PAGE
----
Friday, August 22, 2008

End of the Line, Buster


My ride to—the end of the stop—Coney Island, 2007


The New York Times has a great photo series online, "Going to the End of the Line." It accompanies an article about the communities near the last stop of the subway line ("The Curious Would of the Last Stop"), listing each stop and its surroundings. It includes the end of the 4 in the Bronx, and Woodlawn cemetery, where Duke Ellington is buried, ("Woodlawn was hardly the first cemetery to recognize the benefits of mass transit. In the pre-subway era there were a Calvary Cemetery line, a Holy Cross Cemetery line and a Green-Wood Cemetery line."), Astoria's Station Plaza, which made a cameo in Serpico, and, of course, Coney Island. They cover that Coney Island is where old people go to socialize, which I think is its most charming attribute because the old people are there in the winter (especially if you walk to Brighton Beach where the old men are discussing the Family Business).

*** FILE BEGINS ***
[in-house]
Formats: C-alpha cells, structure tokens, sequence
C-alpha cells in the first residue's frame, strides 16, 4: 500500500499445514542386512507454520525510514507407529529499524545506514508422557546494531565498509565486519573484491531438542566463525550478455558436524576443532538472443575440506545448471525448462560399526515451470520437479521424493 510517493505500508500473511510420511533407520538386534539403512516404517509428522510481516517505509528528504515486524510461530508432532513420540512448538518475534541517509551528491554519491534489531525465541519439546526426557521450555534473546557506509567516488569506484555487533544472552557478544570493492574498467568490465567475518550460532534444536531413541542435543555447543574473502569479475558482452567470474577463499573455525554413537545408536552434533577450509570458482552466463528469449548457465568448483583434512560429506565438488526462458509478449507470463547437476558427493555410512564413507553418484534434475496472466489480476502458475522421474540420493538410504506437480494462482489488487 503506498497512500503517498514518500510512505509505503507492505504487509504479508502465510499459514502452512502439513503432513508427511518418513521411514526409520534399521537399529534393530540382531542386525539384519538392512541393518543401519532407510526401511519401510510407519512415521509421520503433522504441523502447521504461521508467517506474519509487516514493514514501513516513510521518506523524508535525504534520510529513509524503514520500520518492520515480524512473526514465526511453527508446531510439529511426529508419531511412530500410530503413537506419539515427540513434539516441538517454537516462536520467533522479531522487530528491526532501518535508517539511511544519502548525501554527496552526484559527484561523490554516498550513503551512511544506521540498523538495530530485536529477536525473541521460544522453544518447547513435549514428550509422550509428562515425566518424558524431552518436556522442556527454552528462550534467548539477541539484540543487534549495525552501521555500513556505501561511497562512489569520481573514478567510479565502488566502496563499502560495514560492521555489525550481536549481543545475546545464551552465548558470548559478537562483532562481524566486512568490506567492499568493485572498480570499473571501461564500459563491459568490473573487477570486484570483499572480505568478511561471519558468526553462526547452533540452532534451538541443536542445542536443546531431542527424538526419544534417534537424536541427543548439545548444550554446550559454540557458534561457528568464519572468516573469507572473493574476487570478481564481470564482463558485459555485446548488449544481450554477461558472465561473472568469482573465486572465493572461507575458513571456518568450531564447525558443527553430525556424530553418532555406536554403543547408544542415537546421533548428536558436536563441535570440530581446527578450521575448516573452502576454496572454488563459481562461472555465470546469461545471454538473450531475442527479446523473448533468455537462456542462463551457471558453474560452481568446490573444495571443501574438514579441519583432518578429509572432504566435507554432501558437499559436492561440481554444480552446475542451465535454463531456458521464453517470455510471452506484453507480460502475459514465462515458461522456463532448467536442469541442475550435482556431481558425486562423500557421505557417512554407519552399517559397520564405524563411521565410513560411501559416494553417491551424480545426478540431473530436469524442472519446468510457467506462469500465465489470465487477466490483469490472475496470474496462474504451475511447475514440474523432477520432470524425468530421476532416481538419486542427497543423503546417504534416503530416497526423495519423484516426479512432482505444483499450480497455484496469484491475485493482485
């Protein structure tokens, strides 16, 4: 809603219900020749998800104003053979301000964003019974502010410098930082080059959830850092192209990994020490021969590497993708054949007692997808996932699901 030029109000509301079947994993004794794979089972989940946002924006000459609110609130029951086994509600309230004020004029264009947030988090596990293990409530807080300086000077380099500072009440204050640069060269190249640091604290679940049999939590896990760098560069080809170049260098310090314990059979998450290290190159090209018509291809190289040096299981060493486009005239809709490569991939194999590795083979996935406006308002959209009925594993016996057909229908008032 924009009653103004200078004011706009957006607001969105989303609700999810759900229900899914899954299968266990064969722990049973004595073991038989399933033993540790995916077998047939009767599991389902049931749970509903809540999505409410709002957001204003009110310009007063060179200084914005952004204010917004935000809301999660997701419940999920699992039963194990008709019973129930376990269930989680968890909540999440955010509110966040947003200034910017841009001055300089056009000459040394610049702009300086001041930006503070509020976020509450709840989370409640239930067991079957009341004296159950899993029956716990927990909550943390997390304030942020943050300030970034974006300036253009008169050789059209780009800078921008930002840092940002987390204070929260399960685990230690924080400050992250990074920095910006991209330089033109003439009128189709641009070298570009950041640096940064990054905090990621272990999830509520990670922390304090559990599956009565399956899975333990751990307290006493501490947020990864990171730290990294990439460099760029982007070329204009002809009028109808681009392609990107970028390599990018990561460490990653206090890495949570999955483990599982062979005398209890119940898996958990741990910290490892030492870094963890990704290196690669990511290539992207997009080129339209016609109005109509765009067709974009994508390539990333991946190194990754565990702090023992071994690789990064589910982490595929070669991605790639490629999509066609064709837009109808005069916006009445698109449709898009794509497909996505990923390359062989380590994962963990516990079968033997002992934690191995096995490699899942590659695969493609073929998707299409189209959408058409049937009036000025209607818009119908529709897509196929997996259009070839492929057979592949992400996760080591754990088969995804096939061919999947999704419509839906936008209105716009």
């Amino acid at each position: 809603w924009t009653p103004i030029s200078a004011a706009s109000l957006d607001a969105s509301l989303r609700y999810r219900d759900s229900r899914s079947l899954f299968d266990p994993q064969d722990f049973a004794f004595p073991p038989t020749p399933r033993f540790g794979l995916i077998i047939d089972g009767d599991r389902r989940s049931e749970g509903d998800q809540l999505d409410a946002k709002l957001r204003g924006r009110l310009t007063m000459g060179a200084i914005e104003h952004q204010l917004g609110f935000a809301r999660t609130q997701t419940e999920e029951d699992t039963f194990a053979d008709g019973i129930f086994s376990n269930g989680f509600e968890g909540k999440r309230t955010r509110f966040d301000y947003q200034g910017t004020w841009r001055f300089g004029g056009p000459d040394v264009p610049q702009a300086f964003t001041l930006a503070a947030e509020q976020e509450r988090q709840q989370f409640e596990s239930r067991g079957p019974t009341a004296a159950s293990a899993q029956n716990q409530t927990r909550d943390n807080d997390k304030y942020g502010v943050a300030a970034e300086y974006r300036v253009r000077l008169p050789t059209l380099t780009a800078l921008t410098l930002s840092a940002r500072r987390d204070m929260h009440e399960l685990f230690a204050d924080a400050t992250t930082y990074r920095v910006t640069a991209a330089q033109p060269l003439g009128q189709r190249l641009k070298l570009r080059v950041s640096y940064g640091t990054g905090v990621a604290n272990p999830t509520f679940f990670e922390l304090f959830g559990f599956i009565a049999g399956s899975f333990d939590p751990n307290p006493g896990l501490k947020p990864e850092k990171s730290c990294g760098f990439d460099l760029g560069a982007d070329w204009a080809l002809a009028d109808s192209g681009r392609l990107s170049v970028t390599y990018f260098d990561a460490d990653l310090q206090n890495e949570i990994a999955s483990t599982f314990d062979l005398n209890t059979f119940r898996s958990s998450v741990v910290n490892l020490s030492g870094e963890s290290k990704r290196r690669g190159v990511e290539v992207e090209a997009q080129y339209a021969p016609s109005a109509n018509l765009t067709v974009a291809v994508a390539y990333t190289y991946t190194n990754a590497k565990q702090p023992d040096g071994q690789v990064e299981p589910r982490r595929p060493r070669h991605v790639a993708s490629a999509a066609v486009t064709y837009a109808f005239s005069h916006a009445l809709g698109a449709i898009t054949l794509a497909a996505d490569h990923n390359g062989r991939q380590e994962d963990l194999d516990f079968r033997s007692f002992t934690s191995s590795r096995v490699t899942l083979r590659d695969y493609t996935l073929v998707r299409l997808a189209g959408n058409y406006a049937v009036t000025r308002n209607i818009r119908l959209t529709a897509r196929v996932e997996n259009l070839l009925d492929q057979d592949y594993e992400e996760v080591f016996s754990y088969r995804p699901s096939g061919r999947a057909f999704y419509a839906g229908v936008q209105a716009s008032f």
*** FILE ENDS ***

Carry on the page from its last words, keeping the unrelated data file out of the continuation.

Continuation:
My only complaint is that if The New York Times had hired me I'd have handed this in long ago. :) From the article:
There are 24 stops on the New York City subway system past which you can ride no farther. For those who get off somewhere else — almost everyone — the end is just a sign on the train. New Lots: wonder what that’s like. Dyre Avenue? Sounds kind of grim. Middle Village — what is that, a jousting park? As it turns out, the end of the line, like most ends, is a place of abiding mystery.


The photo series includes videos of the subway and interviews with people living and working near the stop. I find it all very fascinating.

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